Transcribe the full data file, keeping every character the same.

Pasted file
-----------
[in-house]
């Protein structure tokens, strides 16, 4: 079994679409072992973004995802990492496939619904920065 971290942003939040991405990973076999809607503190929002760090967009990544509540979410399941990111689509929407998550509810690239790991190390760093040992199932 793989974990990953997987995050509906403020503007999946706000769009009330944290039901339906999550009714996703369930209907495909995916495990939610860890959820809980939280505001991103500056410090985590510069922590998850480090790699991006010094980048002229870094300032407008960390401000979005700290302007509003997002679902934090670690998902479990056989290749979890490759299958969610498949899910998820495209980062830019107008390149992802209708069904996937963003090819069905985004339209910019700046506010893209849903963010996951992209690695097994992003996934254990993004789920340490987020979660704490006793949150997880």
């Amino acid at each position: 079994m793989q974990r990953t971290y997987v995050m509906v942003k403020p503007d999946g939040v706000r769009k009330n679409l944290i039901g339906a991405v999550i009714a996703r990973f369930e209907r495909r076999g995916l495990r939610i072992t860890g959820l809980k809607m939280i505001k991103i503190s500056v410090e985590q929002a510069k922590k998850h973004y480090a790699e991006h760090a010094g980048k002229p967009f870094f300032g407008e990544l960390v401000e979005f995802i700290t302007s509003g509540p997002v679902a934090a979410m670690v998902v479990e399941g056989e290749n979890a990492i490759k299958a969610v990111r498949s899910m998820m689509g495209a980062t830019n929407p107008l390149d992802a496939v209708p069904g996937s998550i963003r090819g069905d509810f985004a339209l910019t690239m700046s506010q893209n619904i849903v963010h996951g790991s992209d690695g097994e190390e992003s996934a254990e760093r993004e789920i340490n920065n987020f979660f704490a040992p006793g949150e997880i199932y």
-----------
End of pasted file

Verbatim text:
[in-house]
């Protein structure tokens, strides 16, 4: 079994679409072992973004995802990492496939619904920065 971290942003939040991405990973076999809607503190929002760090967009990544509540979410399941990111689509929407998550509810690239790991190390760093040992199932 793989974990990953997987995050509906403020503007999946706000769009009330944290039901339906999550009714996703369930209907495909995916495990939610860890959820809980939280505001991103500056410090985590510069922590998850480090790699991006010094980048002229870094300032407008960390401000979005700290302007509003997002679902934090670690998902479990056989290749979890490759299958969610498949899910998820495209980062830019107008390149992802209708069904996937963003090819069905985004339209910019700046506010893209849903963010996951992209690695097994992003996934254990993004789920340490987020979660704490006793949150997880």
């Amino acid at each position: 079994m793989q974990r990953t971290y997987v995050m509906v942003k403020p503007d999946g939040v706000r769009k009330n679409l944290i039901g339906a991405v999550i009714a996703r990973f369930e209907r495909r076999g995916l495990r939610i072992t860890g959820l809980k809607m939280i505001k991103i503190s500056v410090e985590q929002a510069k922590k998850h973004y480090a790699e991006h760090a010094g980048k002229p967009f870094f300032g407008e990544l960390v401000e979005f995802i700290t302007s509003g509540p997002v679902a934090a979410m670690v998902v479990e399941g056989e290749n979890a990492i490759k299958a969610v990111r498949s899910m998820m689509g495209a980062t830019n929407p107008l390149d992802a496939v209708p069904g996937s998550i963003r090819g069905d509810f985004a339209l910019t690239m700046s506010q893209n619904i849903v963010h996951g790991s992209d690695g097994e190390e992003s996934a254990e760093r993004e789920i340490n920065n987020f979660f704490a040992p006793g949150e997880i199932y």